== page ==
The title of the sermon was "Going Where God Calls You" with the text of Acts 1: 1 - 11. It seemed to be more of an autobiographical sketch of the candidate's ministry than an exposition of the text. Mindy noticed that when the pastor began a story about his service in Iraq as a Navy Chaplain, John seemed interested, since he'd served in the Army, with some time overseas.
The pastor's story began with an overnight trip to Kuwait. He explained that he traveled with a bodyguard as chaplains were not armed. They were both tired and hungry and were happy to find a PX where they could get a meal.

He said he had wanted peace and quiet to enjoy his meal, but he and his bodyguard were joined by some enlisted Army men, who noticed that his uniform was different. They asked, "Why are your emblems sewn on rather than applied with Velcro like ours?"

Then one of the men asked about the cross on his collar. He explained he was a chaplain. But the man didn't know why a cross was used; so he explained to the soldier that Jesus died on the cross for our sins. The man asked what sins were. He went on to explain the God's plan of salvation. That because our sins were punishable by death and hell, Jesus died to take our sins, and the punishment for them, on Himself. We only need to ask God for forgiveness to have a new life with him.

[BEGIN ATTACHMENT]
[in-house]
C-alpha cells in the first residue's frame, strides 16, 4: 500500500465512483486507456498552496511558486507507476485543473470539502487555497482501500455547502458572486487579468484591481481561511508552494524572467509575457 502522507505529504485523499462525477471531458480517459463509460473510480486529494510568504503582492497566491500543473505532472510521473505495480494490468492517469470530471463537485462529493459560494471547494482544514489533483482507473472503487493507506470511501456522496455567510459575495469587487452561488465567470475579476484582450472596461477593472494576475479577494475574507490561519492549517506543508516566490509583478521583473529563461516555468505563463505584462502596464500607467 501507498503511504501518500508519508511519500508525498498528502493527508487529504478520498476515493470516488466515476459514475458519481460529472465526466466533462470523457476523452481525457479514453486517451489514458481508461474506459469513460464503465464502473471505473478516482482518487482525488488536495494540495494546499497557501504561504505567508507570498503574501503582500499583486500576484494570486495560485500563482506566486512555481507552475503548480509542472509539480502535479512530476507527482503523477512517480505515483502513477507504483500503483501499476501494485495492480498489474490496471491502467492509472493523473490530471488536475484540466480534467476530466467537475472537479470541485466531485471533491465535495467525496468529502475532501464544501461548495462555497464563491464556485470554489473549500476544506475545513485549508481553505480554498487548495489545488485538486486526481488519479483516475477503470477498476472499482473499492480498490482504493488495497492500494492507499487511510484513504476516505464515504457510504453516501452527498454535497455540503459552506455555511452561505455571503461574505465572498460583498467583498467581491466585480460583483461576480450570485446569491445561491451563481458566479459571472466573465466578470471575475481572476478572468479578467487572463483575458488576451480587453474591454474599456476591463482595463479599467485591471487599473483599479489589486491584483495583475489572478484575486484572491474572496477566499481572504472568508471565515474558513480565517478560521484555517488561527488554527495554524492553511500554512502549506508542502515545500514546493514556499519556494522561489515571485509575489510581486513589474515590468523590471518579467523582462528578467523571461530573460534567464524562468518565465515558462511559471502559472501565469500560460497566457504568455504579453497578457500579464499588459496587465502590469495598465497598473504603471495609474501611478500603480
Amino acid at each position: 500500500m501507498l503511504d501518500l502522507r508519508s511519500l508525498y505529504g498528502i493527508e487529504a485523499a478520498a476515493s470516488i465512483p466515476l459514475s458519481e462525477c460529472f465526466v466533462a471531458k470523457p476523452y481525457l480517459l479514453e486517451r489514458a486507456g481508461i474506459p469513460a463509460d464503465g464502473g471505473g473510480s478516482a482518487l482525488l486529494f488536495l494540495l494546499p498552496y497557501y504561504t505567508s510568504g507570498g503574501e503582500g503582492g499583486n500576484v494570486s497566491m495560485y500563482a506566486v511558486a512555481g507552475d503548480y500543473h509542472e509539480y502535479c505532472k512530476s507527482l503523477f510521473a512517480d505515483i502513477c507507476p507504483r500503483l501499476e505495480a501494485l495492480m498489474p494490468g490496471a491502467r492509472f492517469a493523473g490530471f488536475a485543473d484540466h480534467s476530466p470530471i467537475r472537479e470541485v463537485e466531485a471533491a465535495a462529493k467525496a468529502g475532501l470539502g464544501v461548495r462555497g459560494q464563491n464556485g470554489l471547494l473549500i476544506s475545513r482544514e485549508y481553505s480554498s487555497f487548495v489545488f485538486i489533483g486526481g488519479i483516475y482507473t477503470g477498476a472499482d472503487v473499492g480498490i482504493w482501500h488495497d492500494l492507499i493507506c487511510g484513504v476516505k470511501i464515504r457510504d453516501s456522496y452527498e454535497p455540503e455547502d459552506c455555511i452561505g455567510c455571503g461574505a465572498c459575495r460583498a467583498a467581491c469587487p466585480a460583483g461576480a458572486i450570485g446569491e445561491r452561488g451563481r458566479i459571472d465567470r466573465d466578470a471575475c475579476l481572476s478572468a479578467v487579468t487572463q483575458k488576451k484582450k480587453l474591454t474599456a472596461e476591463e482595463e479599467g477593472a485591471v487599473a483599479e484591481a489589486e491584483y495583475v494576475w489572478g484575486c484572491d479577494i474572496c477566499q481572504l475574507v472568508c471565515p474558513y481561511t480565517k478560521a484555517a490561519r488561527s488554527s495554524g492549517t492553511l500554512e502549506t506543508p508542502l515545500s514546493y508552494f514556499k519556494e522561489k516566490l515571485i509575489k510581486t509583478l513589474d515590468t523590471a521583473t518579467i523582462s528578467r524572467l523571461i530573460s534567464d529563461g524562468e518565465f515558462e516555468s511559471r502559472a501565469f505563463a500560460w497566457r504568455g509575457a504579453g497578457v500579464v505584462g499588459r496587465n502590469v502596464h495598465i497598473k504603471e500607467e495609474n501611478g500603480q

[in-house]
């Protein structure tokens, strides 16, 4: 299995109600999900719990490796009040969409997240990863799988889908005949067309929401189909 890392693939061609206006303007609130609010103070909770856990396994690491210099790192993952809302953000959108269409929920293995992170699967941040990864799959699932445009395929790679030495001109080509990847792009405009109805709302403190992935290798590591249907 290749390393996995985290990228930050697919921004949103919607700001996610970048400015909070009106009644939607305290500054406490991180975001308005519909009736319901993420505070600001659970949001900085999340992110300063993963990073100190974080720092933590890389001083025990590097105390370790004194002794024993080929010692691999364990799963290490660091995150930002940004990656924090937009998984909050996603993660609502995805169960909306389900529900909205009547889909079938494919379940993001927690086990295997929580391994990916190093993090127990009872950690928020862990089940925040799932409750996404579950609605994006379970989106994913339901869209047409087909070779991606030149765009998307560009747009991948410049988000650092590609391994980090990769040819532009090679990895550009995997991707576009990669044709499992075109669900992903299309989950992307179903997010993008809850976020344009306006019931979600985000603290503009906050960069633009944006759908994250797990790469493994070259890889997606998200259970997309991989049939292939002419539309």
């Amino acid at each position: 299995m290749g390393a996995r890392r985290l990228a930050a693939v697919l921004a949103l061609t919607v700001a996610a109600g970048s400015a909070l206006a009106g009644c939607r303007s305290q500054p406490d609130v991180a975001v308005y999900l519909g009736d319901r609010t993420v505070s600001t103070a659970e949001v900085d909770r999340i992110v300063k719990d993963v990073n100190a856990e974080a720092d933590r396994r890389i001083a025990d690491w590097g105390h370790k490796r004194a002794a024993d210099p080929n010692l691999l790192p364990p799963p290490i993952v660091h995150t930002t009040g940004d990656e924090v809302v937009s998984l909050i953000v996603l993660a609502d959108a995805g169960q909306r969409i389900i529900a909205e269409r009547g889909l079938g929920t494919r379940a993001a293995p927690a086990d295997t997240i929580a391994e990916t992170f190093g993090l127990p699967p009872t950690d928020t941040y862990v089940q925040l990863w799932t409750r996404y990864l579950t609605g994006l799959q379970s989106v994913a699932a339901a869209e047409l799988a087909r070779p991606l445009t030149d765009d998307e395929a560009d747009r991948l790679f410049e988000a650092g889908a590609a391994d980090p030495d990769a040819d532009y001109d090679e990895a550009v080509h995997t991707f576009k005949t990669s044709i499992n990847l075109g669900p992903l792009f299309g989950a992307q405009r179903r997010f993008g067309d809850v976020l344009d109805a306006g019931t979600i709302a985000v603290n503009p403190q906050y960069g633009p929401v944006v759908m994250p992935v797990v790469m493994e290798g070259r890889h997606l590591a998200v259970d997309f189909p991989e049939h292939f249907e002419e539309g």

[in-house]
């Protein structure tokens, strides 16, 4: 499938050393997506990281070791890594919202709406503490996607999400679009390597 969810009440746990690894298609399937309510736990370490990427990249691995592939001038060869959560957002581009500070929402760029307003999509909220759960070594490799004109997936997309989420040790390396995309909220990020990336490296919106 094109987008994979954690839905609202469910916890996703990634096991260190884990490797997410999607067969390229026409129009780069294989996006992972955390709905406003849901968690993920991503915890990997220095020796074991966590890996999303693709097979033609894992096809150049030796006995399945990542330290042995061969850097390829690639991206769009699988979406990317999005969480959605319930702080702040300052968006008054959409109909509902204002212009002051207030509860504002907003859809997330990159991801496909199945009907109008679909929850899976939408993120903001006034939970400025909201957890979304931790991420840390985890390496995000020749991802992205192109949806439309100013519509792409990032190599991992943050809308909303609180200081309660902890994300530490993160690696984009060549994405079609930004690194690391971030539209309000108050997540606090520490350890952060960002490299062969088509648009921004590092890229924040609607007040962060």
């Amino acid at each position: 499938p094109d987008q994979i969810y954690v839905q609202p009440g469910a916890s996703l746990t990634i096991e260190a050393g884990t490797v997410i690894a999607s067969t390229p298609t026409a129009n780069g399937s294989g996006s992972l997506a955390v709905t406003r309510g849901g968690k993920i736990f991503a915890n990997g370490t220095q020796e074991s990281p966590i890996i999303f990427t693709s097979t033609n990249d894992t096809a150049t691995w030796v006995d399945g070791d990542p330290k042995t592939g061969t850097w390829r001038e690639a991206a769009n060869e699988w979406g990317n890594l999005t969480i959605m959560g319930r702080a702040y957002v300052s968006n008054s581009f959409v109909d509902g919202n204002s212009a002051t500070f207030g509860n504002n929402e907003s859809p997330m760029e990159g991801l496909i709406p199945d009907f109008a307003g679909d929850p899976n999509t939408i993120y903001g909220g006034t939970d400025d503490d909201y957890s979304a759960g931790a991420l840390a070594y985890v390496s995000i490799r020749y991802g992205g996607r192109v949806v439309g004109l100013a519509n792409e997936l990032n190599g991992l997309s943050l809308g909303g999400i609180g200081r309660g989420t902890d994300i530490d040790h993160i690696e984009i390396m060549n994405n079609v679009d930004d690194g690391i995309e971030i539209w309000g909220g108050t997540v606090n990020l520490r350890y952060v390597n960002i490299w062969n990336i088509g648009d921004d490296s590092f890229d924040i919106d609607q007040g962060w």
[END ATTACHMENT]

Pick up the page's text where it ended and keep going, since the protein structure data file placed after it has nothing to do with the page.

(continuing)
The man asked if the chaplain could pray with him to receive Christ as his Lord and Savior. The man's friends later told the chaplain that they'd been praying for the soldier's salvation as had the man's fiancée back home.

I looked at John when the story was concluded, and he definitely had closed down. I talked with him about it after the service.